Typically, trust is established as part of the “courting” process, when your clients are getting to know you and you are getting to know them. Once the relationship has been established, and the investment policy has been implemented, the key to client retention is keeping that trust. However, doing this is easier said than done.
In Salesforce’s 2017 Wealth Management report, 51% of investors admitted to being “dissatisfied” with their advisor’s ability to meet their needs. Deloitte’s 2017 Digital Disruption report was able to surface some of the reasons: for some it’s a lack of trust – a belief that advisors are putting their own interests ahead of their client, others felt that their advisor was not offering the right options tailored to their unique context. For millennial investors their relationship with their chosen wealth manager is no longer as enduring it would have been for their parents.
So how best can wealth and asset management firms work to keep the trust they’ve initially built?
Creating and maintaining trust
First and foremost, clients want to be treated as people, not just as portfolios. This means actually listening to client needs rather than trying to foist your firm structured products upon them. Centering the conversation on client needs – and listening before speaking – provides a perfect way for clients to share with the advisor what is of most concern to them: their goals, feelings about risk, their family, and charitable interests. All these topics are emotionally based, and a client’s willingness to share this information is crucial in building trust and deepening the relationship.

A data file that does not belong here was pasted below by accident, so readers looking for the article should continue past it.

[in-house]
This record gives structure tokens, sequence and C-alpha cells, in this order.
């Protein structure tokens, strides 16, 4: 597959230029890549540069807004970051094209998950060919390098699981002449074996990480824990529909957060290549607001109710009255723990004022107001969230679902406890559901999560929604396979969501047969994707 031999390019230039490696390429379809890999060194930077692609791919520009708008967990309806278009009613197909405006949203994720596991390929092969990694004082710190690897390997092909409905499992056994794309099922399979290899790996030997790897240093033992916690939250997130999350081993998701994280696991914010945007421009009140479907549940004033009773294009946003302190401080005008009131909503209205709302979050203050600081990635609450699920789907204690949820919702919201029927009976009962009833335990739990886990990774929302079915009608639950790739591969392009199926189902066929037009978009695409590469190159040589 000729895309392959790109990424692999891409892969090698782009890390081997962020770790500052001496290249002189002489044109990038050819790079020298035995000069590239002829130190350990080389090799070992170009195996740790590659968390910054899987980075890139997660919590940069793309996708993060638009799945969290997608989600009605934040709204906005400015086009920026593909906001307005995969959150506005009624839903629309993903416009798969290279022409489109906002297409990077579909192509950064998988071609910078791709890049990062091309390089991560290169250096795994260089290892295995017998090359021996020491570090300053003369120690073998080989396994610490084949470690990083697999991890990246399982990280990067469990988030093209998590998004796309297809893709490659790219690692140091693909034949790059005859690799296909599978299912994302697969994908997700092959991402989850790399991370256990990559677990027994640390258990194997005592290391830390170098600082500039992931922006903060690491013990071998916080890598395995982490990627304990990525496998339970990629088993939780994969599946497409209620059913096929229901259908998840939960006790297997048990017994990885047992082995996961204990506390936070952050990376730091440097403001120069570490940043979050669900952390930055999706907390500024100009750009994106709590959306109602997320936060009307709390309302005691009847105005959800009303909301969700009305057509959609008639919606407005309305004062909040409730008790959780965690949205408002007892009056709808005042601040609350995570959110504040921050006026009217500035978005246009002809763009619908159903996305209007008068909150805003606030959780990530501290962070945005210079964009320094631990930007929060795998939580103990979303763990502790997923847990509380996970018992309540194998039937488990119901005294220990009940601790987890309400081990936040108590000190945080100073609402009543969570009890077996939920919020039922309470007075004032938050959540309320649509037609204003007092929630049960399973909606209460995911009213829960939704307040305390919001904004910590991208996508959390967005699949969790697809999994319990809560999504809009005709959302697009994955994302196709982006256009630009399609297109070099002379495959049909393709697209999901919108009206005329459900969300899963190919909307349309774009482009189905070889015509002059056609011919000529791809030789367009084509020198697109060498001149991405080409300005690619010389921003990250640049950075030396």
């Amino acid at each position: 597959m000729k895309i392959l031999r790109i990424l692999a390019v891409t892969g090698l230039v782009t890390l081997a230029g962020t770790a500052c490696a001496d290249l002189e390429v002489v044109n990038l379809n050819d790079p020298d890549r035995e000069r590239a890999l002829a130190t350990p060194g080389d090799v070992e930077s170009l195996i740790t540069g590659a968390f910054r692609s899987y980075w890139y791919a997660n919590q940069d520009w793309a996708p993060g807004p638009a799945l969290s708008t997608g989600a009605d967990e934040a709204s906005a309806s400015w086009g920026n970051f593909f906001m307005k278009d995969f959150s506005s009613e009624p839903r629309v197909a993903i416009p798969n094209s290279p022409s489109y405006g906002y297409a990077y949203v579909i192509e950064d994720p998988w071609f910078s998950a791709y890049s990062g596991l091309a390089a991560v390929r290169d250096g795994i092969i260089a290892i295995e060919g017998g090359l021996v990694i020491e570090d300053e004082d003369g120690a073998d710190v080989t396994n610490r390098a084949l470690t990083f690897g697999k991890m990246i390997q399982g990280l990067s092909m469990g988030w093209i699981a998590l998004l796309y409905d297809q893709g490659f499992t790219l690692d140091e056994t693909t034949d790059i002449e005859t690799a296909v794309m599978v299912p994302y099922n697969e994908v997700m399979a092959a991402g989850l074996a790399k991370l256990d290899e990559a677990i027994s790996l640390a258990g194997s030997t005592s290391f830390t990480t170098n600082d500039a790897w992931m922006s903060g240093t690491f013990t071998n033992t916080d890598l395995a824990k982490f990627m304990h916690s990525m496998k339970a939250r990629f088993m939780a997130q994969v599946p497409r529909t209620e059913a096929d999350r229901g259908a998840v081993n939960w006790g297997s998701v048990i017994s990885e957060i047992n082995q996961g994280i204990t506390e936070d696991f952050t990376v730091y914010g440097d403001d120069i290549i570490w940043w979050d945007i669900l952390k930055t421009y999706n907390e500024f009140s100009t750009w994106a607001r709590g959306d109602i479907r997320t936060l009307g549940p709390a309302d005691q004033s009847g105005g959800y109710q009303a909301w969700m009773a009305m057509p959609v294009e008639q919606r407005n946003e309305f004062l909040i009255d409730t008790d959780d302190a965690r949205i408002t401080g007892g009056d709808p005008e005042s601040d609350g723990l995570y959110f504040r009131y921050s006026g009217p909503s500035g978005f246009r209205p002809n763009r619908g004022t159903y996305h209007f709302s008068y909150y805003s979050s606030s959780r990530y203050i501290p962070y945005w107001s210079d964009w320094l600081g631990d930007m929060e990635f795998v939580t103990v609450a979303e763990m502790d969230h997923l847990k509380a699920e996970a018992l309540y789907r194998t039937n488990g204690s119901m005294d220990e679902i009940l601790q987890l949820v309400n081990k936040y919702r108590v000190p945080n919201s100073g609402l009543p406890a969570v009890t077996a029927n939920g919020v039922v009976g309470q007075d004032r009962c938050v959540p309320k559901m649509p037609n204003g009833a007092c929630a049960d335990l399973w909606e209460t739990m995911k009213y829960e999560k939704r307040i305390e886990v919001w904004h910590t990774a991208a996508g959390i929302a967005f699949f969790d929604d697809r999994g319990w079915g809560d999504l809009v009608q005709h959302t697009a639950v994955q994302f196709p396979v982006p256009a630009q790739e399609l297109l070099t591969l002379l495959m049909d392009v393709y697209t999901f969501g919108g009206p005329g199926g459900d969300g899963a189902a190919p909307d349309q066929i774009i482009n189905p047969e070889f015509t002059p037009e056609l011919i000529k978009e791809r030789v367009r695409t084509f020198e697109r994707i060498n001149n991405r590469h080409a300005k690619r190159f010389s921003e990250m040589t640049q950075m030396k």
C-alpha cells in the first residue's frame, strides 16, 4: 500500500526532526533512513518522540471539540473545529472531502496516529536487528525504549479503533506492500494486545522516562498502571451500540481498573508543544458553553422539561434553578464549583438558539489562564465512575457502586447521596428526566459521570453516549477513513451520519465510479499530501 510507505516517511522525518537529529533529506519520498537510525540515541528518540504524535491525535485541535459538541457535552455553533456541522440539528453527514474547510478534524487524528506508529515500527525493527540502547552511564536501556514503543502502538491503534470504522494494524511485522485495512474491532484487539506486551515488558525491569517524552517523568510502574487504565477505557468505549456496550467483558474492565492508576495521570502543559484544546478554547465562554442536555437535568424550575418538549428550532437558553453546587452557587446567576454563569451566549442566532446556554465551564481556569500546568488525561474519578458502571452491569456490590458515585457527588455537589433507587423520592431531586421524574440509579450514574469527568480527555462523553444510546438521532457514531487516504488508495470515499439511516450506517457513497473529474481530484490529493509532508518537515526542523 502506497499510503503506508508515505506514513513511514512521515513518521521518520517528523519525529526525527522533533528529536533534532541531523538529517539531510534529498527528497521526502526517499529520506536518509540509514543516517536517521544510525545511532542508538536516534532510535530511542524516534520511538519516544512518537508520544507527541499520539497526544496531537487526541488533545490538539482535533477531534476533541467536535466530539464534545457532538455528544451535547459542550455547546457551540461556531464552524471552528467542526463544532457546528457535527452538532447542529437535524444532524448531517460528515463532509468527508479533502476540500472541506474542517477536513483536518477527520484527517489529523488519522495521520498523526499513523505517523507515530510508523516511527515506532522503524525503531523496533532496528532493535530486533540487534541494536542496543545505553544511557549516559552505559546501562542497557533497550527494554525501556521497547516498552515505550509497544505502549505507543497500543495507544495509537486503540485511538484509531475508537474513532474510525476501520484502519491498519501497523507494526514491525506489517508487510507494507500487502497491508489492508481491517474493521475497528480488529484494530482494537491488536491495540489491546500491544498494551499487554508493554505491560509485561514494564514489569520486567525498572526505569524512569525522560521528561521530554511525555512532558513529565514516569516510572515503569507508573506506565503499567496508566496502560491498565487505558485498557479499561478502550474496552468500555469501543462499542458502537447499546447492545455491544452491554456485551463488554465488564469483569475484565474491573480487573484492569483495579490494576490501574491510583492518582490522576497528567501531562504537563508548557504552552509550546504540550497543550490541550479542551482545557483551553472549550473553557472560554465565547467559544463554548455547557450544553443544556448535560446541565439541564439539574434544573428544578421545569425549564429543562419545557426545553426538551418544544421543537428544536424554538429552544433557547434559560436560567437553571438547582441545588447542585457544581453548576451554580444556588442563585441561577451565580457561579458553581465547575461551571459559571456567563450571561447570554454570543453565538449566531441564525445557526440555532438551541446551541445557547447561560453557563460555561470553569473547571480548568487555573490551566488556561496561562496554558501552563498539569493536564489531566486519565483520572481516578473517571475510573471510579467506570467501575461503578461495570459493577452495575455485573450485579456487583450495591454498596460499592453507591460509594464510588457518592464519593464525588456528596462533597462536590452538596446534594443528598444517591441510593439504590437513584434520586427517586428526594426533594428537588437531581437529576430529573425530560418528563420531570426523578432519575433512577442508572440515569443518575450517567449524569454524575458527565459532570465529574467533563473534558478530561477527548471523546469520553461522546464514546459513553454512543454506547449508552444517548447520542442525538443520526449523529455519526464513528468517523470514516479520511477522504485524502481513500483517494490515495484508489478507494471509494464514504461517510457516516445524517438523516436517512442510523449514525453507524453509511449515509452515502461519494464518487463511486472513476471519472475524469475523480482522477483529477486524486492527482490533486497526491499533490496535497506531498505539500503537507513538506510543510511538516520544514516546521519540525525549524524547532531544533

Another important aspect of trust is delivering on your promises. At the start of the client relationship, expectations are set regarding the services, strategies, and performance that the client should anticipate from you. Whilst you may not be able to guarantee a return on investment, some aspects, such as client contact and meetings, are entirely within your control, which is a good thing: Recent surveys suggest that clients want more contact and responsiveness from their advisors. Not being proactive in contacting clients and not returning phone calls or emails in a timely fashion were cited by Spectrem as among the top reasons for changing financial advisors.
Our clients use Episerver Content Recommendations to identify their clients’ needs and interests by automatically tracking their online reading arc. Even if they haven’t spoken to a client for some time, advisors are presented with a real-time dashboard of their client’s interests. Armed with this information, their advisors can have a more informed and proactive client engagement; and are in a better position to build client trust in the digital age.